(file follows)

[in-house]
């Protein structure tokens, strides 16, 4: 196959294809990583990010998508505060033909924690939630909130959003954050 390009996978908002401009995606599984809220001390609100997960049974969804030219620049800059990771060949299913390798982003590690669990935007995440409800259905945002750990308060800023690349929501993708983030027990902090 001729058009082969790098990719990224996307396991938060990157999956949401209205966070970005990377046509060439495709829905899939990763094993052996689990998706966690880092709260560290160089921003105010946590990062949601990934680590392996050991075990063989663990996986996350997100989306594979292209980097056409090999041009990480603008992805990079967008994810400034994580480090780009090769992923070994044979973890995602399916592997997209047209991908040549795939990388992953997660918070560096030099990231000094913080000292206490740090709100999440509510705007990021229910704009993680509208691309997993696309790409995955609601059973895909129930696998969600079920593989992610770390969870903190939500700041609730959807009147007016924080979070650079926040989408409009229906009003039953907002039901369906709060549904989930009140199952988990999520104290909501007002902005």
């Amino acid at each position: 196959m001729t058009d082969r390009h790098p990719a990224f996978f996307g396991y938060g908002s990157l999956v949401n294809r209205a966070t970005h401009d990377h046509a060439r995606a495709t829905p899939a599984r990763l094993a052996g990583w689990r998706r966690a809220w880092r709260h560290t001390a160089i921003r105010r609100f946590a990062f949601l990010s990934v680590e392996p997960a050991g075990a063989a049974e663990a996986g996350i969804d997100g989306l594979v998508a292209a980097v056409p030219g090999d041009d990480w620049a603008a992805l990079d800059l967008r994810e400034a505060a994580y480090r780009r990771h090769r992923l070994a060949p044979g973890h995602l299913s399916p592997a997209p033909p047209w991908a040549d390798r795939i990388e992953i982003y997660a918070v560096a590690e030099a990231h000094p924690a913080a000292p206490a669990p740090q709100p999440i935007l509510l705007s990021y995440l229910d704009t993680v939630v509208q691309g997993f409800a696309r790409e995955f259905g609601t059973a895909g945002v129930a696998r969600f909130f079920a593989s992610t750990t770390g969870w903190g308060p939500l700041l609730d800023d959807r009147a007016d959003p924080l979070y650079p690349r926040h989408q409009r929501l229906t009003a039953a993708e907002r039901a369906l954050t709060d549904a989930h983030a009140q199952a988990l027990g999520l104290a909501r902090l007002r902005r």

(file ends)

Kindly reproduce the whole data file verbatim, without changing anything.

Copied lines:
[in-house]
């Protein structure tokens, strides 16, 4: 196959294809990583990010998508505060033909924690939630909130959003954050 390009996978908002401009995606599984809220001390609100997960049974969804030219620049800059990771060949299913390798982003590690669990935007995440409800259905945002750990308060800023690349929501993708983030027990902090 001729058009082969790098990719990224996307396991938060990157999956949401209205966070970005990377046509060439495709829905899939990763094993052996689990998706966690880092709260560290160089921003105010946590990062949601990934680590392996050991075990063989663990996986996350997100989306594979292209980097056409090999041009990480603008992805990079967008994810400034994580480090780009090769992923070994044979973890995602399916592997997209047209991908040549795939990388992953997660918070560096030099990231000094913080000292206490740090709100999440509510705007990021229910704009993680509208691309997993696309790409995955609601059973895909129930696998969600079920593989992610770390969870903190939500700041609730959807009147007016924080979070650079926040989408409009229906009003039953907002039901369906709060549904989930009140199952988990999520104290909501007002902005």
């Amino acid at each position: 196959m001729t058009d082969r390009h790098p990719a990224f996978f996307g396991y938060g908002s990157l999956v949401n294809r209205a966070t970005h401009d990377h046509a060439r995606a495709t829905p899939a599984r990763l094993a052996g990583w689990r998706r966690a809220w880092r709260h560290t001390a160089i921003r105010r609100f946590a990062f949601l990010s990934v680590e392996p997960a050991g075990a063989a049974e663990a996986g996350i969804d997100g989306l594979v998508a292209a980097v056409p030219g090999d041009d990480w620049a603008a992805l990079d800059l967008r994810e400034a505060a994580y480090r780009r990771h090769r992923l070994a060949p044979g973890h995602l299913s399916p592997a997209p033909p047209w991908a040549d390798r795939i990388e992953i982003y997660a918070v560096a590690e030099a990231h000094p924690a913080a000292p206490a669990p740090q709100p999440i935007l509510l705007s990021y995440l229910d704009t993680v939630v509208q691309g997993f409800a696309r790409e995955f259905g609601t059973a895909g945002v129930a696998r969600f909130f079920a593989s992610t750990t770390g969870w903190g308060p939500l700041l609730d800023d959807r009147a007016d959003p924080l979070y650079p690349r926040h989408q409009r929501l229906t009003a039953a993708e907002r039901a369906l954050t709060d549904a989930h983030a009140q199952a988990l027990g999520l104290a909501r902090l007002r902005r």